Of course, the corner bookies, "locals" in offshore parlance, have also seen their stock, and client base, grow dramatically. If a player wants to get down on a Monday Night Football parlay, its much easier to put it in with the guy down at the bar rather than trying to maneuver through offshore hurdles. Convenience is the name of the game for recreational bettors, and the Mafioso-types who have run stateside gambling operations have plenty of experience in dealing with moving money along the underground currents. UIGEA doesn't have much teeth to those used to dealing with RICO.
Another winner worth mentioning, ironically, is the NFL's precious child, fantasy football. Average Joes have always supplemented their game wagers with a healthy dose of fantasy team management, but now with offshore betting options suddenly prohibitively complicated, fantasy football is a convenient way for the less-motivated amongst us to get their Sunday fix. It is no surprise that most of the gambling opponents are also ardent supporters of fantasy sports. When it becomes harder for consumers to spend their entertainment dollars on internet gambling, someone has to be there to cash in, and who better than the leagues themselves? The fact that it is, essentially, still gambling on the outcome of sporting events seems not to bother the high-minded sports leagues execs perching on the soapbox of sports gambling prohibition. Ironic, perhaps, but no surprise in the hypocritical world of professional athletics.
And of course those who cashed in on e-gaming IPOs are sitting pretty. The owners of VIP, Party Gaming, Neteller, and the other bookies and peripherals who went public look like geniuses, having seen the capitalization of their companies evaporate during NFL 2007. They bought low and sold high, leaving short those who jumped at their once-promising public offerings.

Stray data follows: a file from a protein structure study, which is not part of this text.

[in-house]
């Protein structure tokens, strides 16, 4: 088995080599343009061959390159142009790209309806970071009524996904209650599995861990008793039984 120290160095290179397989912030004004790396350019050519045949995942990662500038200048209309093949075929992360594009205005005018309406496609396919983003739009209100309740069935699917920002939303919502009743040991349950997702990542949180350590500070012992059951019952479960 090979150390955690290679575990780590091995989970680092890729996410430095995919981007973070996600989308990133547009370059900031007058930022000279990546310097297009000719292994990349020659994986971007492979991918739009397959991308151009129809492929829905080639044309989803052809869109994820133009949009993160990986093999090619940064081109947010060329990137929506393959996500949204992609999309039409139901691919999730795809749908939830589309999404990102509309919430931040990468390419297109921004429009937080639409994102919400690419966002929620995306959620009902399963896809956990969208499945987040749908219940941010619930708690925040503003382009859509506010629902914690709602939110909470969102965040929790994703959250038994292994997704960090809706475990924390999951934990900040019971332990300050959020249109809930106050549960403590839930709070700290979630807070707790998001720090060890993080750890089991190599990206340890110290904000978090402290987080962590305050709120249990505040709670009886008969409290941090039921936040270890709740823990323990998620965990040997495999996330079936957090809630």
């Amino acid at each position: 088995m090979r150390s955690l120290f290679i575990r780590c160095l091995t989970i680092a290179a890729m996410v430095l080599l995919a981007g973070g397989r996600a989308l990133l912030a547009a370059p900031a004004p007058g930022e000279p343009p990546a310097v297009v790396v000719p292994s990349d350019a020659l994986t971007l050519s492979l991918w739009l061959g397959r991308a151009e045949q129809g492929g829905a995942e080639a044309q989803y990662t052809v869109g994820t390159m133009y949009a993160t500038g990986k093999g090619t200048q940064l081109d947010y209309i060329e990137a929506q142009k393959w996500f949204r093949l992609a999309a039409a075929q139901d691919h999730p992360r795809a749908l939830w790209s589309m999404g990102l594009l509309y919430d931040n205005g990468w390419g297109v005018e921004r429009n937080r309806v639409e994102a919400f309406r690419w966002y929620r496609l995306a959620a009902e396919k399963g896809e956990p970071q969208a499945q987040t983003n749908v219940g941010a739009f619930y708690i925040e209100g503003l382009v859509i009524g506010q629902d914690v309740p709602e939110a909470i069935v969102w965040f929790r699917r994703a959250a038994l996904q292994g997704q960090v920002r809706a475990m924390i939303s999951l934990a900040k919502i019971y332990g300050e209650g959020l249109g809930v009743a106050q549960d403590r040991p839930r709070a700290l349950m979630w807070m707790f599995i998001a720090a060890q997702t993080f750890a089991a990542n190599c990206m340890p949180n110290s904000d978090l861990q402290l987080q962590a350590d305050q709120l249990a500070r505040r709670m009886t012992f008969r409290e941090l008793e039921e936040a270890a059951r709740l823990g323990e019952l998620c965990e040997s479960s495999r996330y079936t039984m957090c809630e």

So, a year later, where has UIGEA, questionably legal federal prosecutions against foreign nationals and corporations, and blatant disregard for international trade agreement landed us? Not very far from where we started. Has online gambling stopped? No. Perhaps it has lessened, but only because those gambling dollars are underground in other venues. If we are trying to stop gambling, we have failed, as was inevitable when you are trying to buck inherent human nature with heavy-handed politics.
Has money laundering stopped? No, if you even can call the willful transfer of private funds illegal. Money is still moving around, it is just further underground and even less traceable than before. If we are trying to eliminate money laundering to fringe terrorist groups, we have done nothing. Even if you thought the relatively-free cash-flow across international borders was a problem, driving it underground certainly exacerbates the problems of tracking where the real dangerous money is moving.
Gambling is still going on, bookies are still in business, and those motivated enough to wager offshore have found plenty of ways to git 'r done. Momentum for change on the poitical level has greatly faded, but that is less because of principal, and more because those who want to gamble still can, one way or another. As they say, "where there's a will, there's a way", and where there're lines being offered, there will always be a way to get down on them.